The Inverted World

Review From User :

With Inverted World Christopher Priest has written a work that is beautiful, powerful and profound. These are the words of critic, scholar and science fiction writer Adam Roberts. Equally important, at least for me as someone unacquainted with science fiction, is that Mr. Priest has written an accessible and enjoyable novel. And part of the enjoyment was having my imagination challenged and expanded - I felt like I do after finishing a rigorous workout, only, in this case, my mind had the workout. Honestly, what a book, one I recommend especially for readers who do not usually read science fiction. More specifically, here are several call-outs:

The novel is divided into five parts, alternating back and forth between first-person and third-person - our first-person narrator is main character Helward Mann, a newly initiated apprentice guildsman of the city. Helward is pitch perfect as narrator since, in a very real sense, his story is the city's story. Third-person part two and four underscore and clarify the challenges facing Helward and his city. A most effective narrative devise to drive the story and draw us into its unfolding drama.

Although science fiction in that the city is of a future time and must continually move by way of a system of tracks, cables and wenches toward an ideal point termed 'optimum', pacing of the day-to-day activities of the city are much akin to a city in twelfth century Europe. Matter of fact, compared to the high octane writing of Philip K. Dick, Inverted World reads like science fiction in slow motion, which is exactly the appropriate speed to make this story accessible, especially for those of us who ordinarily do not read science fiction.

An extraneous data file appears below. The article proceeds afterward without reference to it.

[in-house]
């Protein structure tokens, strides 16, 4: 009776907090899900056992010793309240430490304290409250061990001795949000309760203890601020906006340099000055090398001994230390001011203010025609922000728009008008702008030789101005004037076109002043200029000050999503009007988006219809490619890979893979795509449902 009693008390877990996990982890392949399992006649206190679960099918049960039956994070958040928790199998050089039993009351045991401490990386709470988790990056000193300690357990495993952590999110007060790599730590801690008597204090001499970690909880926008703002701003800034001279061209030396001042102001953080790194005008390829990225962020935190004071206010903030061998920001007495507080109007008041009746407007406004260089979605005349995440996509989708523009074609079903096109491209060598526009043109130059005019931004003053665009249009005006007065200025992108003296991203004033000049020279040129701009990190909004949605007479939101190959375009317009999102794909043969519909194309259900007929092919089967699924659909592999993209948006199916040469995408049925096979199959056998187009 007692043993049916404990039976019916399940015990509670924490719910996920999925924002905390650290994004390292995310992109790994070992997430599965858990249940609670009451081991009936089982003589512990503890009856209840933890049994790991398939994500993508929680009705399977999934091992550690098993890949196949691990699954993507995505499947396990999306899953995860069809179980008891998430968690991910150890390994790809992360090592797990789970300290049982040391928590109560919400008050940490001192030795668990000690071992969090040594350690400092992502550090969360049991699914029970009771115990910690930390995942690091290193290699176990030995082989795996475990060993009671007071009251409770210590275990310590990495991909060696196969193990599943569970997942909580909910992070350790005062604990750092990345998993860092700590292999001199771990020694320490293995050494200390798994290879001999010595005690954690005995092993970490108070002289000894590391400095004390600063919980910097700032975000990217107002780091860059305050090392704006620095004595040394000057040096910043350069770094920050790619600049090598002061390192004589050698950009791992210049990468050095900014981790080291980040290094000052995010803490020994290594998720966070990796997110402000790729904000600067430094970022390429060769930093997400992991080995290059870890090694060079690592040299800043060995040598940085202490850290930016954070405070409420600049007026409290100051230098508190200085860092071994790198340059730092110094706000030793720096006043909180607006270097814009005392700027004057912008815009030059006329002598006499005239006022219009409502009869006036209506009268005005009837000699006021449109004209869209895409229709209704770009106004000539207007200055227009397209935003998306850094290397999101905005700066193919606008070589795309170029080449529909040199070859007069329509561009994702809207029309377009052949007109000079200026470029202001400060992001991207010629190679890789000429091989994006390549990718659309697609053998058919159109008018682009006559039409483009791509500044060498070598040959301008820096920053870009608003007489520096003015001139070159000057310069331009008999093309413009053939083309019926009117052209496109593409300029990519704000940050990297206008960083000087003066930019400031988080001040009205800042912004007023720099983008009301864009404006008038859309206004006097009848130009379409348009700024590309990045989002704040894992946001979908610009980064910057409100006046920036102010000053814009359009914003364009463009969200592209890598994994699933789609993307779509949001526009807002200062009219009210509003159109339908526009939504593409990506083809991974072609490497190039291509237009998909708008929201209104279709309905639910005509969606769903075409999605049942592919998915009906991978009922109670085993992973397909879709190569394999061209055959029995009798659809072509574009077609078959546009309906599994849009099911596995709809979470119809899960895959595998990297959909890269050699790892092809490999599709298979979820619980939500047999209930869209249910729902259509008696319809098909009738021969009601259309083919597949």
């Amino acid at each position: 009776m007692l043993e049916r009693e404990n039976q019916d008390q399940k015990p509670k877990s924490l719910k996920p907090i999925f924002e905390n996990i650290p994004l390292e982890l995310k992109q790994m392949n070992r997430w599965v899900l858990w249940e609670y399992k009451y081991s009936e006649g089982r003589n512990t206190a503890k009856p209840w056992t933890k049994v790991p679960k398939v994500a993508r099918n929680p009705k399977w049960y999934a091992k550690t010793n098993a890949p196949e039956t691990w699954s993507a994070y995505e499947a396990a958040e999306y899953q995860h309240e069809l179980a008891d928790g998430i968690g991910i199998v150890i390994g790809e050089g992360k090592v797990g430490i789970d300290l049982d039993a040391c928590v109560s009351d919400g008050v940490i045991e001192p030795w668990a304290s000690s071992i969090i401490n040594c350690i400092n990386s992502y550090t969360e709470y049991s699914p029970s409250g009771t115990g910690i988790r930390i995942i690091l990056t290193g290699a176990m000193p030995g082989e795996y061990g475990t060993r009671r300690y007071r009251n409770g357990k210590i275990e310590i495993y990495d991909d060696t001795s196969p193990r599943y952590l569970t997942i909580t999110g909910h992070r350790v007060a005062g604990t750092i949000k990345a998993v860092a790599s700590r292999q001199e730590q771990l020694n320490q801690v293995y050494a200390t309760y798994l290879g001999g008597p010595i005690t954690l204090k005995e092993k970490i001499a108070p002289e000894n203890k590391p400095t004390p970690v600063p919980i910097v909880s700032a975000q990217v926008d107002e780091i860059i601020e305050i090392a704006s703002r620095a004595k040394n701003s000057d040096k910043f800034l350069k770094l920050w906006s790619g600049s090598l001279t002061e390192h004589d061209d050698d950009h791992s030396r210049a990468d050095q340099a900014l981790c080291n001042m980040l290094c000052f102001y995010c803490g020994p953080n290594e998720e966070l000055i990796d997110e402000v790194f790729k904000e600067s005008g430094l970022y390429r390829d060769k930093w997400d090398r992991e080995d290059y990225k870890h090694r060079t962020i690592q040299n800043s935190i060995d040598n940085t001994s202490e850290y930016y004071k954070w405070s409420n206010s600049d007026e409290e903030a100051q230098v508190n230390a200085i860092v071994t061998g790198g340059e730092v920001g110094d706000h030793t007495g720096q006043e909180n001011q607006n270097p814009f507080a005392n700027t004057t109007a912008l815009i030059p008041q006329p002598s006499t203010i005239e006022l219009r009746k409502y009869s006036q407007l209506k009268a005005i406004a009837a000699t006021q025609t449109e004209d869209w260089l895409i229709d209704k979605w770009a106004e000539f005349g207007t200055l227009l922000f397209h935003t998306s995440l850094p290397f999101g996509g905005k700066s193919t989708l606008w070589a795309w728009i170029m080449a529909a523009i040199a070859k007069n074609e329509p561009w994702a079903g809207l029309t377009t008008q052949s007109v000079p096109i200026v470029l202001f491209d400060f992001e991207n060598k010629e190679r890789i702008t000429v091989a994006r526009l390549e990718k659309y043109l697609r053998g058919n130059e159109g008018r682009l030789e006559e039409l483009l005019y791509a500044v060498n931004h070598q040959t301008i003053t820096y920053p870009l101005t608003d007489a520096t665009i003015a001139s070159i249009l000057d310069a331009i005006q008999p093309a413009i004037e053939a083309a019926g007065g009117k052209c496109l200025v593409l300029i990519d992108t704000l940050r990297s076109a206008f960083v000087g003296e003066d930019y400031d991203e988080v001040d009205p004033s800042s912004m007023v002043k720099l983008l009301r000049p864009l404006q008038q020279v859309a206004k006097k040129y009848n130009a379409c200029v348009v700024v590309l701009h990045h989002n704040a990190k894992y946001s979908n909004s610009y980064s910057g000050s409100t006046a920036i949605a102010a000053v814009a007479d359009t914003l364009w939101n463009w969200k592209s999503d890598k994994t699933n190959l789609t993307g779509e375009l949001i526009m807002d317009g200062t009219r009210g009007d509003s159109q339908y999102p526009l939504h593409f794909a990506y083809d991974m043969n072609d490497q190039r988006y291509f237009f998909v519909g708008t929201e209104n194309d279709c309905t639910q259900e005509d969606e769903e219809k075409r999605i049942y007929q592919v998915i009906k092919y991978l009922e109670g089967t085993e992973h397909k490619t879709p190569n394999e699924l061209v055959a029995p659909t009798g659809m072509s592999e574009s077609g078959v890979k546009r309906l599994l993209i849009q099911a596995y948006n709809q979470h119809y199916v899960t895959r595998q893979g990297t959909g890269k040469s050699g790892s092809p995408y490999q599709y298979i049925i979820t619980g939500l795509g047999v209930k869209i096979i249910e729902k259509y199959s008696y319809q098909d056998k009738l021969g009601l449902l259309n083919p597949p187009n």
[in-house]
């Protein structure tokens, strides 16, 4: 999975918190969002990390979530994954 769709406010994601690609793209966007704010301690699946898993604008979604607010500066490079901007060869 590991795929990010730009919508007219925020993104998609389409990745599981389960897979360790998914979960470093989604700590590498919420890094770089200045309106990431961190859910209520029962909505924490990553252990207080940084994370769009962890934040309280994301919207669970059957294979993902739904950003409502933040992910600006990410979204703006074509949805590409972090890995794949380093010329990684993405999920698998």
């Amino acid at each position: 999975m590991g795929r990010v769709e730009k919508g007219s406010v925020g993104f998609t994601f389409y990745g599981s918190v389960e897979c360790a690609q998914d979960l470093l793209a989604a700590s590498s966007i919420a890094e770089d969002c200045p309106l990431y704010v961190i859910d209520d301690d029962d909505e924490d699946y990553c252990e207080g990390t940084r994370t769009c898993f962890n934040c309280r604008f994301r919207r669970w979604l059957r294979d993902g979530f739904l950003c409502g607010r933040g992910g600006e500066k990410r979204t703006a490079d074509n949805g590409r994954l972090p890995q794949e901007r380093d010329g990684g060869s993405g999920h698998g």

The workings of the guild system was founded by the city's founder, one Destaine. The guilds involve the specifics of surveying, laying of tracks, bridge building, securing cables and winching - all of the nitty-gritty of enabling the city to continue moving north. The guilds are exclusive and regimented and central to the overall government of the city. And the guildsmen take their guilds seriously, very seriously. All members have the mindset and work ethic comparable to members of those esteemed medieval guilds.

But, alas, the inhabitants of the moving city are not alone. There are hostile, half-starving tribes in the lands outside the city. And to add further complication, the city engineers need men from these various tribes to contribute to the heavy, backbreaking work involved in clearing land and laying track. And even more complication: the city must barter for the services of the tribeswomen. A nasty business to be sure.

So, we as readers join Helward moving along at the slow, methodical speed of medieval-like time for the entire first half of the novel. Then it happens: the jolt of the weird. I wouldn't want to say anything more specific here but let me assure you, as a reader you will be every bit as shocked and jolted as Helward. Such is the high quality of Christopher Priest's writing. At this point and beyond, the plot thickens, warps and bends.

We are familiar with George Barkley's "To be is to be perceived." Well, on one level Inverse World is a meditation on perception within the science of Einstein's theory of general relativity. Would we be upset and disoriented if we realized the way we have been perceiving the world and the physical objects contained within - the sun, the directions of north, south, east, west, the size and shape of those around us -- is completely false You bet we would. Welcome to the bending space of an inverse world that plays with our mind.